Viking: What inspired you to sign up for the show?
Todd Ferris: My aunt heard about it and thought I’d be a great fit. She told my mom, and I checked it out and thought it sounded cool. I applied for Season 2, and ended up getting a callback for Season 3. On the last day that we could send in an application for Season 3, I handed my wife our flip camera and just start rolling. We did four minutes of walking around the house. I sent in the video, and got the casting call.
V: Did you know much about your heritage prior to the show?
TF: My mom had done a tremendous amount of research. I didn’t necessarily know all of it. She wrote a book and detailed all of our ancestry. I had the book and never spent much time looking though it. Unfortunately, I didn’t know as much as I should. I knew a Norwegian prayer that we would say at our Christmas dinners. Outside of that, I knew my grandma’s name and a few other words. But that was all the Norwegian I knew going into this.
V: Where do your ancestors hail from?
TF: Selbu, Norway. My great, great grandfather and his father came over from Norway and settled in the South Dakota area. My relatives are mainly in Minnesota and South Dakota.
V: Tell me about the show.
TF: Our first scene was at Ellis Island, and we found some our relatives on the board. The next day, we flew to Sweden. We sailed from Sweden to Norway and landed in Holden. Filming started end of April 2012. We were gone for about two months. The whole show is sort of like the “The Amazing Race”—traditional and cultural challenges and learning about Norway. Slowly people were sent home based on the challenges.
V: What types of challenges did you do?
TF: The challenges ranged from physical to mental. One was a biathlon—cross-country skiing and shooting targets. We also did performance challenges, like singing Norwegian songs in front of an audience and having them vote. We memorized sayings and Norwegian words. The hardest one, which I didn’t have to participate in, was five different people would tell you a phrase in different dialects based on where they were from in Norway. You had to memorize the phrase in that particular dialect and repeat it.
V: What was the day-to-day experience?
TF: We filmed for four days and had two days off. We mostly travelled or explored our home base of Oslo on those days off. We got to know Oslo pretty well. I enjoyed it a lot. During the four days of filming, there was a lot of waiting. The cameras had to get set. We’d be filming from like 9 a.m.-7 p.m., but during that time there was a ton of down time. We’d make up games, and all of us contestants got pretty close. There were 12 contestants: six ladies and six guys from all over the U.S. From the day I left to the day I got back was 66 days.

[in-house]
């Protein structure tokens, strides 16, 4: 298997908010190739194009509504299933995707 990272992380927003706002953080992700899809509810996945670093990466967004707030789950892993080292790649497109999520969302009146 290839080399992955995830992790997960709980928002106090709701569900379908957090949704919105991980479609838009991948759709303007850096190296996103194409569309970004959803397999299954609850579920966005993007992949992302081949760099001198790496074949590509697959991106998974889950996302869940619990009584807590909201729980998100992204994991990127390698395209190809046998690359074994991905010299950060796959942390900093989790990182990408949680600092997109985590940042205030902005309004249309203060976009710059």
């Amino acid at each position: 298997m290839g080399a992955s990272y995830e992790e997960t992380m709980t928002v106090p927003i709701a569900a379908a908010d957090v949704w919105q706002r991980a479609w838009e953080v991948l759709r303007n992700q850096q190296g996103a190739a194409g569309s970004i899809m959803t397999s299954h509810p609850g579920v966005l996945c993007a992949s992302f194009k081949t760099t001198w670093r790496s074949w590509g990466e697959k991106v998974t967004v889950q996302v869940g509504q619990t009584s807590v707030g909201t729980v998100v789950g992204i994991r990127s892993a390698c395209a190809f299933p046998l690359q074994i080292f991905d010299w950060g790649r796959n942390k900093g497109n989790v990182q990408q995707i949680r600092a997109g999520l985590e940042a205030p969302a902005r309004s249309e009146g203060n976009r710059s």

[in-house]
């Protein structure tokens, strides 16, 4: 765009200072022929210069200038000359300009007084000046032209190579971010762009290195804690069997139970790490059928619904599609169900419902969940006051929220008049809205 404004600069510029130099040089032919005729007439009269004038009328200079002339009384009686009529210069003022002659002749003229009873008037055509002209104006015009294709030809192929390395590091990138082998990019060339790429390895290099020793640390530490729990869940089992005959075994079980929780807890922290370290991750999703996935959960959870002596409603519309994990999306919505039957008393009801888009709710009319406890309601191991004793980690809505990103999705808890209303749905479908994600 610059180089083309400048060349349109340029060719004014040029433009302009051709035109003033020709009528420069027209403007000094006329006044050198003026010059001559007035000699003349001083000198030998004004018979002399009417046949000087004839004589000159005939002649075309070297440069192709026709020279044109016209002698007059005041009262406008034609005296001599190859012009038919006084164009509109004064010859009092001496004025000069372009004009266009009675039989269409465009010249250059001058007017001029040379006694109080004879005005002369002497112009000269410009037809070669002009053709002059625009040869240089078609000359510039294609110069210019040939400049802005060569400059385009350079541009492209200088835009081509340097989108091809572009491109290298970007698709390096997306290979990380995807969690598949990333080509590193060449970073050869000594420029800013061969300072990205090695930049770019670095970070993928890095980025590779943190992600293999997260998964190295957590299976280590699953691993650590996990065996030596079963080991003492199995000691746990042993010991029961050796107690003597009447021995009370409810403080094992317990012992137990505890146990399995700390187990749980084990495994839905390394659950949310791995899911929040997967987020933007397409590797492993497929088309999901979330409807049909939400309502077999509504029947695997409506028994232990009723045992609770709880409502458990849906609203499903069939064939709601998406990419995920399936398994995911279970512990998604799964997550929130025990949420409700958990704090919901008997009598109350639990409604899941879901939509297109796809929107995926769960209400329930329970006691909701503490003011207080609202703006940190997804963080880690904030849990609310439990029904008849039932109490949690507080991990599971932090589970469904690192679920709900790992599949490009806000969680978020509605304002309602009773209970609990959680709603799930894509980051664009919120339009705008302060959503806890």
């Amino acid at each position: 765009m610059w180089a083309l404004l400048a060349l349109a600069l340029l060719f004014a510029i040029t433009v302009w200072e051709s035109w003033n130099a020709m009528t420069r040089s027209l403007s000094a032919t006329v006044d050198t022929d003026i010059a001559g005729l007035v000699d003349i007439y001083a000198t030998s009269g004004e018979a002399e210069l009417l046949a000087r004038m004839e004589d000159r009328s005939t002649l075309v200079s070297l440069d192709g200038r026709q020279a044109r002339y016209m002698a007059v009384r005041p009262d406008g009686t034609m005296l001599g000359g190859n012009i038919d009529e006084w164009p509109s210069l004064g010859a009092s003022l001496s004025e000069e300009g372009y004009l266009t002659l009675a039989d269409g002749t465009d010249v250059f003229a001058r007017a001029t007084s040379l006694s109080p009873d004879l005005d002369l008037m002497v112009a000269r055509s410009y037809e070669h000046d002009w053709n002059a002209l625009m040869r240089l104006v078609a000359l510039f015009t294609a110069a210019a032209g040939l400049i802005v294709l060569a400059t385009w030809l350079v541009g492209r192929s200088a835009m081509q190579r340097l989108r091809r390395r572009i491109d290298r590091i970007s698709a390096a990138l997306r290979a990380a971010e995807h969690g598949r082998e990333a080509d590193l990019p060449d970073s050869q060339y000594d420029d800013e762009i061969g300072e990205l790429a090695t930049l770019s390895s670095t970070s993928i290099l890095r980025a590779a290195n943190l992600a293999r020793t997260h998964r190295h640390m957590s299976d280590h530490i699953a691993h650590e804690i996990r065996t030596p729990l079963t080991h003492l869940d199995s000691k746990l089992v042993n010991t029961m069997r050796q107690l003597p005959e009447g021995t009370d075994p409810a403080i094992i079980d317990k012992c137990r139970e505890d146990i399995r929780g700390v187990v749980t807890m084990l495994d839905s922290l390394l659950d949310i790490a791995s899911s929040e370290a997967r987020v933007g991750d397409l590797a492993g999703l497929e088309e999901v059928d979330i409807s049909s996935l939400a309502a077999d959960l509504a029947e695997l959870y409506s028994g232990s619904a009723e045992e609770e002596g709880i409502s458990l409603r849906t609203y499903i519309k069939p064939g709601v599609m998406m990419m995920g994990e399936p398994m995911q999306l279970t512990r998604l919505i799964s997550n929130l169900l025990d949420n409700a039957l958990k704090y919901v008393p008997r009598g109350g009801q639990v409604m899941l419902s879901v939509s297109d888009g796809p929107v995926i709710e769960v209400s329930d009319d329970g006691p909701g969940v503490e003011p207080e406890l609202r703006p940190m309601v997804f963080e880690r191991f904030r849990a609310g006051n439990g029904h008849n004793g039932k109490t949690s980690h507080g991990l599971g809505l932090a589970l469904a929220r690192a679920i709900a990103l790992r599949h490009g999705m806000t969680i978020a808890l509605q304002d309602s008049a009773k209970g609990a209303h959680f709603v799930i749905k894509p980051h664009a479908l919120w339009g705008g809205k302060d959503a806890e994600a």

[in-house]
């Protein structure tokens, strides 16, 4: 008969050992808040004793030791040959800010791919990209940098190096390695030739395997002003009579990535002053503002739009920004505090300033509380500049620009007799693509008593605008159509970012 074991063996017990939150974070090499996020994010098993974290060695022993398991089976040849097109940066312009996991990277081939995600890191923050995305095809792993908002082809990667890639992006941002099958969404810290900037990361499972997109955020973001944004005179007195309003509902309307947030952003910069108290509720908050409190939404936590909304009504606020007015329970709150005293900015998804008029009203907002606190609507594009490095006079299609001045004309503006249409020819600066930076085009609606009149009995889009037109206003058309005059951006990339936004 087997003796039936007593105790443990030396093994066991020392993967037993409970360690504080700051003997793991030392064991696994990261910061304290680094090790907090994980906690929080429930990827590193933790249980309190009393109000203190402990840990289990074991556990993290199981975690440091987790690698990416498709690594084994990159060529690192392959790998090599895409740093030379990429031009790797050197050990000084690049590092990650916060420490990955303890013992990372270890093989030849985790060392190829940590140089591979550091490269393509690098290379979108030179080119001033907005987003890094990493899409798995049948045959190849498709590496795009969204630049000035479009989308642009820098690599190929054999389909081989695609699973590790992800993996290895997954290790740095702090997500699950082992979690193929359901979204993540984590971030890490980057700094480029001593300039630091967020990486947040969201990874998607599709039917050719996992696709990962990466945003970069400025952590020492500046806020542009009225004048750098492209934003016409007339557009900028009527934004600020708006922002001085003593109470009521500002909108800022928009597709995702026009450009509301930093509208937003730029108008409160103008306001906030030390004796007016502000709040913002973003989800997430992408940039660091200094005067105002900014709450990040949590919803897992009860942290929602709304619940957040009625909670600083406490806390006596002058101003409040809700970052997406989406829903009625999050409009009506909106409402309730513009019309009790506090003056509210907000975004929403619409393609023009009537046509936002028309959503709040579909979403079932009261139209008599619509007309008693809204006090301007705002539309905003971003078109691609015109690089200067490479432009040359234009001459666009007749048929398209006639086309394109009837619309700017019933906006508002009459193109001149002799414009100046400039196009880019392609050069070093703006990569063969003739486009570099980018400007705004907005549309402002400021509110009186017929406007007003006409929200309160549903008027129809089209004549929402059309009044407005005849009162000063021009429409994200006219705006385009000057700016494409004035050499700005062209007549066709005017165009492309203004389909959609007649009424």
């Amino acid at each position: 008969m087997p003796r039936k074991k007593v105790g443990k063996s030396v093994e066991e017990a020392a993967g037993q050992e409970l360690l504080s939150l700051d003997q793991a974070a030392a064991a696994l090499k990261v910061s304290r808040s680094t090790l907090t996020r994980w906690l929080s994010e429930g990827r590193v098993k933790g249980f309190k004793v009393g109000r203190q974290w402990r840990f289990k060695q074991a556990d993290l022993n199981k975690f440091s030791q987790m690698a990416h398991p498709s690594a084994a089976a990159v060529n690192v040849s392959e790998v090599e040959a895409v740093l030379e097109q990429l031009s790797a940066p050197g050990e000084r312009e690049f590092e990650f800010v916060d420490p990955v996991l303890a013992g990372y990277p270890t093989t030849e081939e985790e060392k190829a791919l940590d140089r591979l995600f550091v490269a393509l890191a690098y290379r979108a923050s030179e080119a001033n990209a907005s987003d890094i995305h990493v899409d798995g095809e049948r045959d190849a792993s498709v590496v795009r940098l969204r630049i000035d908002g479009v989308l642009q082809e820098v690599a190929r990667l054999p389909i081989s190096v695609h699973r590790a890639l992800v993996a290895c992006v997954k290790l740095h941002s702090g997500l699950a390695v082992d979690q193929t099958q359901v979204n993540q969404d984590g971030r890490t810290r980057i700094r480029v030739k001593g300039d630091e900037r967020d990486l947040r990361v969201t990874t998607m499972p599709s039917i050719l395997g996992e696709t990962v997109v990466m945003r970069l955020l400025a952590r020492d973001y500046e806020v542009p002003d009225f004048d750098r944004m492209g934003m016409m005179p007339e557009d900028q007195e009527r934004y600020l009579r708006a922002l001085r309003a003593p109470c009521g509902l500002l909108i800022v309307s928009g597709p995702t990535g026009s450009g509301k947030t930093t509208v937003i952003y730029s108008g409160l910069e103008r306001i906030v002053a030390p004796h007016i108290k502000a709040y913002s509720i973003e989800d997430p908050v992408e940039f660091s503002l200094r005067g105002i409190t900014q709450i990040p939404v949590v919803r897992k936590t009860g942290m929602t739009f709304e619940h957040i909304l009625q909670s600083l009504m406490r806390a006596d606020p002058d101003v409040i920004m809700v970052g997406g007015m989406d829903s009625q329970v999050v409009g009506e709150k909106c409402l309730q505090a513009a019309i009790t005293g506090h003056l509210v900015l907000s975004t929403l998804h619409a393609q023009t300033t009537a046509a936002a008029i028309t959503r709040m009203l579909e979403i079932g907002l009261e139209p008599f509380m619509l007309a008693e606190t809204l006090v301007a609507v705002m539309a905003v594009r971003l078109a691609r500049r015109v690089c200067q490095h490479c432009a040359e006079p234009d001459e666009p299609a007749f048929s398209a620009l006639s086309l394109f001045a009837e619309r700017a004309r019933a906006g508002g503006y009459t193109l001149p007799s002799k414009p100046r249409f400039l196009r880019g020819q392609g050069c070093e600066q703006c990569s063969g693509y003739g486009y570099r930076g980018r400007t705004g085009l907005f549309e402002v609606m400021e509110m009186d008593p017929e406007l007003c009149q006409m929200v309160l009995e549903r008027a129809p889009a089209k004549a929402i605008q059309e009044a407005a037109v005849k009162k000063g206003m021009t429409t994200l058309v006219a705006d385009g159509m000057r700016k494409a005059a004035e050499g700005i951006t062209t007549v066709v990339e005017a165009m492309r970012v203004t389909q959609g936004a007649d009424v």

V: What was it like being a way from your family?
TF: We weren’t able to communicate while being gone. My wife at the time was three months pregnant, and it was tough leaving. She was supportive and wanted me to go. The prize for one of the challenges that I won was a call home. This was about week 9. It was obviously a very emotional phone call once I heard my kids’ voices. The cool thing was I completely lost track of the days, and it turned out to be Father’s Day. We have twin four-year-old daughters, and our younger daughter is three months old now. She’s named Kaia. One of my tasks while in Norway was to find a baby name. The whole time I was 100 percent positive that it would be a boy. So I spent my time trying to find a Norwegian name for a boy, and on that phone call my wife said it would be a girl. I went back and looked through all the name books. That’s how we found Kaia.
V: Tell me about the moment you met your relatives after winning.
TF: It was crazy. I flew in on a helicopter and landed on a farm where they were waiting for me. It was an adrenaline rush. As we were flying in, I knew my family would be out there somewhere. There were 50-60 relatives that showed up! I wanted to meet them right away, but they had to set up the cameras for about 15 minutes. By that time, I had picked up enough of the language to communicate pretty well. There were a few ladies that didn’t speak any English. So they just came up to me and spoke Norwegian. I didn’t know what they were saying, but they didn’t seem to care!
V: What was the highlight of the experience?
TF: There were so many. The best was winning because I was pretty far behind. Meeting my family was a close second. Some of my fondest memories were off camera, like spending time with the crew and cast. For all the hours and hours we filmed, they can only use a few minutes. There were some really good times that people missed out on.
V: Did anything surprise you about being on a reality show?
TF: I went into it thinking it was like an American reality show, where you do everything you can to win. You’re not there to make friends. As you spend 24 hours a day with these people, you can’t help but become a family. The last thing you want to do is stab somebody in the back. You don’t want them to go home. It was always hard after our four days of filming to say goodbye to someone. It was surprising to me how tight we all became.
V: How has this experienced changed you?
TF: It’s made me more focused on my family and our heritage. I never took it very seriously before. Now that I’ve been there, met people and know more about the country, I have a truer appreciation for the traditions we have kept alive, and I will pass this on to my kids.